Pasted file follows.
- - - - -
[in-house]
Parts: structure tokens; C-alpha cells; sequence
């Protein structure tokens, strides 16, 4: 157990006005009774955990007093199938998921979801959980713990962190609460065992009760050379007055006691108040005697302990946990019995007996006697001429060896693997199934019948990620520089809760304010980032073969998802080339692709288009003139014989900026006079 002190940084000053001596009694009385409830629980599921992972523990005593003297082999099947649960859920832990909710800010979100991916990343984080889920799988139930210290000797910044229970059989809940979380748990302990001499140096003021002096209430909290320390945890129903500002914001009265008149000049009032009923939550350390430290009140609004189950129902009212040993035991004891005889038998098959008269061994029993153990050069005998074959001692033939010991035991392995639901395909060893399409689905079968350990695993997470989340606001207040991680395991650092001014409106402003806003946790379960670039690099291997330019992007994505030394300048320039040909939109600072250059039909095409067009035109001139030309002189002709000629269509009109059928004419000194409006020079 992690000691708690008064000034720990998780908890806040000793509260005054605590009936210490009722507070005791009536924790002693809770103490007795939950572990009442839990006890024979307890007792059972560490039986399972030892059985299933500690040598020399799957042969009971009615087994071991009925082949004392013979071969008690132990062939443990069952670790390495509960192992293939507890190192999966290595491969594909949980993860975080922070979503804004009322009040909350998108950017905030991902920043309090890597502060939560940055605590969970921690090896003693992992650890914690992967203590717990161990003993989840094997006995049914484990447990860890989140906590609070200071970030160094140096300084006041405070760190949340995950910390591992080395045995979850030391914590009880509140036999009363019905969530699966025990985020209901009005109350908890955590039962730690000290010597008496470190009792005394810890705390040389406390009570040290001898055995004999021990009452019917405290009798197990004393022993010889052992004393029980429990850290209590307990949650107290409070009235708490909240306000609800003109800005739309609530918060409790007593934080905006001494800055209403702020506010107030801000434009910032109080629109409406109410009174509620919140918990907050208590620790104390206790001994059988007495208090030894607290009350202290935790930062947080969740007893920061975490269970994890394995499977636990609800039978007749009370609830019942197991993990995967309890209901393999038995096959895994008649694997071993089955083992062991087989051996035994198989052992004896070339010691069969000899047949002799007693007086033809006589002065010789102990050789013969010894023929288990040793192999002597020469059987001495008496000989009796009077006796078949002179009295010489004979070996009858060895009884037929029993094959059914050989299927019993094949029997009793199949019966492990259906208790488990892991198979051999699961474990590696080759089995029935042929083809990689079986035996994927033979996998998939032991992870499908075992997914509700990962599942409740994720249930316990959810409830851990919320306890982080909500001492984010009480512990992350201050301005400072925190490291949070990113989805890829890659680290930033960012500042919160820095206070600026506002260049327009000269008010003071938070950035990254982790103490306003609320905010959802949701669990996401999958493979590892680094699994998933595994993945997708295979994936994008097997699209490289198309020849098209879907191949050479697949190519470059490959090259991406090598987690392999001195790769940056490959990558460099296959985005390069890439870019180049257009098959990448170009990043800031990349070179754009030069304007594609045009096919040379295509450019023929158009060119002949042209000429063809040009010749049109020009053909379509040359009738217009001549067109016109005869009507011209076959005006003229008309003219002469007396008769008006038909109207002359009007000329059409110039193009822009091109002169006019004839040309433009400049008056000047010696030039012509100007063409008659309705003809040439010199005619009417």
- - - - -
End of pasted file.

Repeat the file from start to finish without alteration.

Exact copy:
[in-house]
Parts: structure tokens; C-alpha cells; sequence
């Protein structure tokens, strides 16, 4: 157990006005009774955990007093199938998921979801959980713990962190609460065992009760050379007055006691108040005697302990946990019995007996006697001429060896693997199934019948990620520089809760304010980032073969998802080339692709288009003139014989900026006079 002190940084000053001596009694009385409830629980599921992972523990005593003297082999099947649960859920832990909710800010979100991916990343984080889920799988139930210290000797910044229970059989809940979380748990302990001499140096003021002096209430909290320390945890129903500002914001009265008149000049009032009923939550350390430290009140609004189950129902009212040993035991004891005889038998098959008269061994029993153990050069005998074959001692033939010991035991392995639901395909060893399409689905079968350990695993997470989340606001207040991680395991650092001014409106402003806003946790379960670039690099291997330019992007994505030394300048320039040909939109600072250059039909095409067009035109001139030309002189002709000629269509009109059928004419000194409006020079 992690000691708690008064000034720990998780908890806040000793509260005054605590009936210490009722507070005791009536924790002693809770103490007795939950572990009442839990006890024979307890007792059972560490039986399972030892059985299933500690040598020399799957042969009971009615087994071991009925082949004392013979071969008690132990062939443990069952670790390495509960192992293939507890190192999966290595491969594909949980993860975080922070979503804004009322009040909350998108950017905030991902920043309090890597502060939560940055605590969970921690090896003693992992650890914690992967203590717990161990003993989840094997006995049914484990447990860890989140906590609070200071970030160094140096300084006041405070760190949340995950910390591992080395045995979850030391914590009880509140036999009363019905969530699966025990985020209901009005109350908890955590039962730690000290010597008496470190009792005394810890705390040389406390009570040290001898055995004999021990009452019917405290009798197990004393022993010889052992004393029980429990850290209590307990949650107290409070009235708490909240306000609800003109800005739309609530918060409790007593934080905006001494800055209403702020506010107030801000434009910032109080629109409406109410009174509620919140918990907050208590620790104390206790001994059988007495208090030894607290009350202290935790930062947080969740007893920061975490269970994890394995499977636990609800039978007749009370609830019942197991993990995967309890209901393999038995096959895994008649694997071993089955083992062991087989051996035994198989052992004896070339010691069969000899047949002799007693007086033809006589002065010789102990050789013969010894023929288990040793192999002597020469059987001495008496000989009796009077006796078949002179009295010489004979070996009858060895009884037929029993094959059914050989299927019993094949029997009793199949019966492990259906208790488990892991198979051999699961474990590696080759089995029935042929083809990689079986035996994927033979996998998939032991992870499908075992997914509700990962599942409740994720249930316990959810409830851990919320306890982080909500001492984010009480512990992350201050301005400072925190490291949070990113989805890829890659680290930033960012500042919160820095206070600026506002260049327009000269008010003071938070950035990254982790103490306003609320905010959802949701669990996401999958493979590892680094699994998933595994993945997708295979994936994008097997699209490289198309020849098209879907191949050479697949190519470059490959090259991406090598987690392999001195790769940056490959990558460099296959985005390069890439870019180049257009098959990448170009990043800031990349070179754009030069304007594609045009096919040379295509450019023929158009060119002949042209000429063809040009010749049109020009053909379509040359009738217009001549067109016109005869009507011209076959005006003229008309003219002469007396008769008006038909109207002359009007000329059409110039193009822009091109002169006019004839040309433009400049008056000047010696030039012509100007063409008659309705003809040439010199005619009417």